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Jason Monaghan

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Live At Luna Park [Blu-ray] [2013]
Live At Luna Park [Blu-ray] [2013]
Dvd ~ Dream Theater
Offered by collectorsheaven
Price: £10.49

1 of 1 people found the following review helpful
4.0 out of 5 stars Dream Theater marches onwards ..., 29 Nov. 2013
Dream Theater's latest live release is another very worthy entry in their much admired catalogue and demonstrates why the band continues to reign as the kings of progressive metal music.

If I could, I would rate this release a 4.5. My only quibble is with the set list, which to me is a little unbalanced, but that is really just a matter of personal preference. There are already many detailed and well thought reviews here - I won't attempt to compete with those but would like to share a few observations of my own.

Unlike some reviewers, I think the sound quality is good. I have not heard the 5.1 mix but to my ears the quality of the stereo mix is such that I would rank the recording among the best of the band's numerous live releases.

In particular, I think the ADToE tracks benefit from this slightly more aggressive and 'guitar prominent' mix. (I thought the orchestral synths were overdone on the studio album). The band as a whole plays very well throughout and in my view they do not suffer at all - in a live setting at least - from Mike Portnoy's absence. They remain a fearsomely powerful - and it would seem very contented - live band.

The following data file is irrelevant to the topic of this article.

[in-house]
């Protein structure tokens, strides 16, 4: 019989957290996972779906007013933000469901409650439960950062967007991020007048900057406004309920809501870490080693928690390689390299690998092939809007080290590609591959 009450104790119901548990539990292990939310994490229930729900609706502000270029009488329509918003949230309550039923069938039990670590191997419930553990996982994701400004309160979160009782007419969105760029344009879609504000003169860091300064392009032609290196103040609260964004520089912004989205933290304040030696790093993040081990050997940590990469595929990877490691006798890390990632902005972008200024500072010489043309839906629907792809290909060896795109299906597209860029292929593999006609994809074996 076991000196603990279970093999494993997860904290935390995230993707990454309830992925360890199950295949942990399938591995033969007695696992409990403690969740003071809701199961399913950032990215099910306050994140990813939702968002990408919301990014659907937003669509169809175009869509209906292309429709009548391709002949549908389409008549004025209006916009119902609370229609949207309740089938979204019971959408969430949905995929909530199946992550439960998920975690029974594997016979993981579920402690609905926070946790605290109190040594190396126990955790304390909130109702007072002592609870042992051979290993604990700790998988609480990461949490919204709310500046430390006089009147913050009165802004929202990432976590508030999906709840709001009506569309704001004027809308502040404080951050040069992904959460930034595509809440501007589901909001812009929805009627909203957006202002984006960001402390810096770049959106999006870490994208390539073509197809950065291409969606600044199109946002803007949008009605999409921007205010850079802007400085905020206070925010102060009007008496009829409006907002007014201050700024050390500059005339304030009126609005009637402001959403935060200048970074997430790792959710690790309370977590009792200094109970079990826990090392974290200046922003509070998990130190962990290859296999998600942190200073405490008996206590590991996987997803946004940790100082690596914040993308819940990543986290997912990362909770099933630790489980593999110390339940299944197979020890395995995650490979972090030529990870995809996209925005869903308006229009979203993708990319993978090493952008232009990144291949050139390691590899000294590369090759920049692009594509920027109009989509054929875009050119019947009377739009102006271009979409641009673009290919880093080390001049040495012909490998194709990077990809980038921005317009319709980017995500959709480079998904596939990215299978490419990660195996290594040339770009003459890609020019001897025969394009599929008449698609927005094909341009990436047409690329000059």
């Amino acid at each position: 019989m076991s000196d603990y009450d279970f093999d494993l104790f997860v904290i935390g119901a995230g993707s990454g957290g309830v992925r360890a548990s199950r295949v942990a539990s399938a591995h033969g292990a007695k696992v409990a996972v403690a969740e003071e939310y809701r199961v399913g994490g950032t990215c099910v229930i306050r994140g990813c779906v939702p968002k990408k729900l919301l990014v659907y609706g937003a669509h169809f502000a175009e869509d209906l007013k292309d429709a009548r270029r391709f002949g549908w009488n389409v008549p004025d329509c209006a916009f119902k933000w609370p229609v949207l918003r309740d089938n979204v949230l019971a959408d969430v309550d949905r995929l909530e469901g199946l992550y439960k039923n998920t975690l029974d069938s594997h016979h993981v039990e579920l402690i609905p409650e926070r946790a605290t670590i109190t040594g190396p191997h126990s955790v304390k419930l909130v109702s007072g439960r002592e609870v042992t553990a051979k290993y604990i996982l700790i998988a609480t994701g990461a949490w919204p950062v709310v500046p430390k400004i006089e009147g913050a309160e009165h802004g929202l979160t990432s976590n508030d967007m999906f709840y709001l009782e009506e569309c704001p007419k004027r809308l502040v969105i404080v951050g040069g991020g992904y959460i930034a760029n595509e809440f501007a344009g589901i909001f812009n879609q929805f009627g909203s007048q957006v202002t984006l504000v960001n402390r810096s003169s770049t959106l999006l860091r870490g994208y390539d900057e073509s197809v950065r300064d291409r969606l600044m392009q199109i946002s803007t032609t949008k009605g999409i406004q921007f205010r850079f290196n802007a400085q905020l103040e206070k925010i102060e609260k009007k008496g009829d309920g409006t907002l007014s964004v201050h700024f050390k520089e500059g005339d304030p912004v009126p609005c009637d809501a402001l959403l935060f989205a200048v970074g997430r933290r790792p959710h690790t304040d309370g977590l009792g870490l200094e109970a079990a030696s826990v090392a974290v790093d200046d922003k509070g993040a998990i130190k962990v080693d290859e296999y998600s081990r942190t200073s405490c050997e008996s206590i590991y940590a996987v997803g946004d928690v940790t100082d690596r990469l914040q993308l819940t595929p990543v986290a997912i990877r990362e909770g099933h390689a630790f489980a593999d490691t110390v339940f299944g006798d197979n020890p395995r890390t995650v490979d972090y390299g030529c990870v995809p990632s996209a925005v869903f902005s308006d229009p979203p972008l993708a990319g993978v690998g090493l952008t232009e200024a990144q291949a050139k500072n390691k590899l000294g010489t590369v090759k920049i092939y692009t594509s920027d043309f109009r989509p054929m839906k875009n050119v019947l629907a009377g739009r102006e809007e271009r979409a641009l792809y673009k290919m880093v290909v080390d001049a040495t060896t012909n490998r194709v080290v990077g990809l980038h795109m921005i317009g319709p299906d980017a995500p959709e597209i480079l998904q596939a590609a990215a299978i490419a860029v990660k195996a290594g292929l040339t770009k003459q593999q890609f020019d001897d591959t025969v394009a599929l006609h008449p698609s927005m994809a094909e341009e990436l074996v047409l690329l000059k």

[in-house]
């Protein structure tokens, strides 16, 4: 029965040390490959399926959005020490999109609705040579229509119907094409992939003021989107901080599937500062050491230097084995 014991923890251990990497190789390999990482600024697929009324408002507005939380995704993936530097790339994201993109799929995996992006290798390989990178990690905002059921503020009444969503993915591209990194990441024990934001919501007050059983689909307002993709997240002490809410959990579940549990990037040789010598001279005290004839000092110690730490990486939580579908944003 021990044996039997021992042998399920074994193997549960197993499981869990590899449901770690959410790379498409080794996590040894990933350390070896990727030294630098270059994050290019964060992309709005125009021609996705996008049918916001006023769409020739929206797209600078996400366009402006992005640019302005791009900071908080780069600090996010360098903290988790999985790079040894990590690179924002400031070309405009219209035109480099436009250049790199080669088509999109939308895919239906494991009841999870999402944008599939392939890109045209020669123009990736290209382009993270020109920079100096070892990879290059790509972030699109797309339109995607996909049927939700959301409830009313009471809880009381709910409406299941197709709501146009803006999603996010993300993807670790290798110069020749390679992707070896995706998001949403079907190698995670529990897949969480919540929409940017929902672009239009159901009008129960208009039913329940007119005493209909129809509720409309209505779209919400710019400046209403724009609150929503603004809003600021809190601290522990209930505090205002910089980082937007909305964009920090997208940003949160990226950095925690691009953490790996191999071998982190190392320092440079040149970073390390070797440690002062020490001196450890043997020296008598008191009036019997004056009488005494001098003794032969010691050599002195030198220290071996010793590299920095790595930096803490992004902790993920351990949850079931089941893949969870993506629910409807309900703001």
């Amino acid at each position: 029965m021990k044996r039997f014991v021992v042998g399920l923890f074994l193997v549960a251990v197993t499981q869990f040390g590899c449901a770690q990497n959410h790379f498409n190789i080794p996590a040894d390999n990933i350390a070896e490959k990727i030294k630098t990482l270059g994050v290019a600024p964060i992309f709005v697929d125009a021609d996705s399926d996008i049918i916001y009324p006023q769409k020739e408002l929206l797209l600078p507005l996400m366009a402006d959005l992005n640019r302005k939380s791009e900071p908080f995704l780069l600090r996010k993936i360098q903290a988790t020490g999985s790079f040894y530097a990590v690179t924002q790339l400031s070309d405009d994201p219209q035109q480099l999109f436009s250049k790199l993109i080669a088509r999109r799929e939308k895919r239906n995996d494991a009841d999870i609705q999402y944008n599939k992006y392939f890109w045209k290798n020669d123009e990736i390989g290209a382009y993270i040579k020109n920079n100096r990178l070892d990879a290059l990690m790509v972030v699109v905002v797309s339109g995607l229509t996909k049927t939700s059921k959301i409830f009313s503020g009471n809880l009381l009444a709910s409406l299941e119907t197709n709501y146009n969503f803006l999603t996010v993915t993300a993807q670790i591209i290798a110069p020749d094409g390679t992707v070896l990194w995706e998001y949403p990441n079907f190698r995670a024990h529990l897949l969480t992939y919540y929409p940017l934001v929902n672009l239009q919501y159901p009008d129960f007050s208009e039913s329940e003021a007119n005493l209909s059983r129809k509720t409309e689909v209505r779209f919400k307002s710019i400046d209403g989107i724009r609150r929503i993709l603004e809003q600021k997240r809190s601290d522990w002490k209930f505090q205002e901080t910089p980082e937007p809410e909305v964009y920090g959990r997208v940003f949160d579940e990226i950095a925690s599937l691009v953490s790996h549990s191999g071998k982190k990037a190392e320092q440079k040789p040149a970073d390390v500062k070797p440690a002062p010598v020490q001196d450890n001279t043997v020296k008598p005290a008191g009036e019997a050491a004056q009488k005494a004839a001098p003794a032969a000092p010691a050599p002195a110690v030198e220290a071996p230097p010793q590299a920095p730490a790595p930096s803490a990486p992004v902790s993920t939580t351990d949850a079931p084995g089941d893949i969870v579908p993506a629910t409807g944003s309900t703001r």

I do find the video editing to be annoyingly fast, but unfortunately that is a relatively standard practice these days and it's one I'm (reluctantly) adjusting to.

In terms of the set list, I think the show would have been better had it included a true epic such as Octavarium or A Change of Seasons. Or something from Black Clouds and Silver Linings (preferably the ambitious and majestic Count of Tuscany), particularly as no live recording have been released from that tour. But a band with a catalogue as extensive as Dream Theater's will never please everyone and I don't doubt that most fans will find much to enjoy (particularly given the generous inclusion of the alternate tracks). I know I have.

I should add that the packaging on the deluxe version is very good. The hardcover book which houses the six discs is well constructed and printed on good quality paper and the photos themselves are well done. Some written reminisces from the band on the tour or perhaps a piece from their biographer would have been a nice touch, but again it is unfair to complain about such things. Beyond the inclusion of the full show (and bonus tracks) on CD, there is no additional video content beyond that included with the standard Blu-ray or DVD release.

In summary, this is an excellent release that serves many worthwhile roles. It is of course a wonderful document of the "Dramatic Turn" tour and a fine complement to that album and its fascinating documentary on the recruitment of their new drummer. It also acts as an excellent introduction to Mike Mangini for fans like (those in Australia) who have yet to see him perform live with the band. Finally, given the production delays and subsequent quirky timing of its release, it serves to very effectively whet the appetite for the upcoming tour in support of their recent, and very strong, self titled album. I, for one, cannot wait to see them again.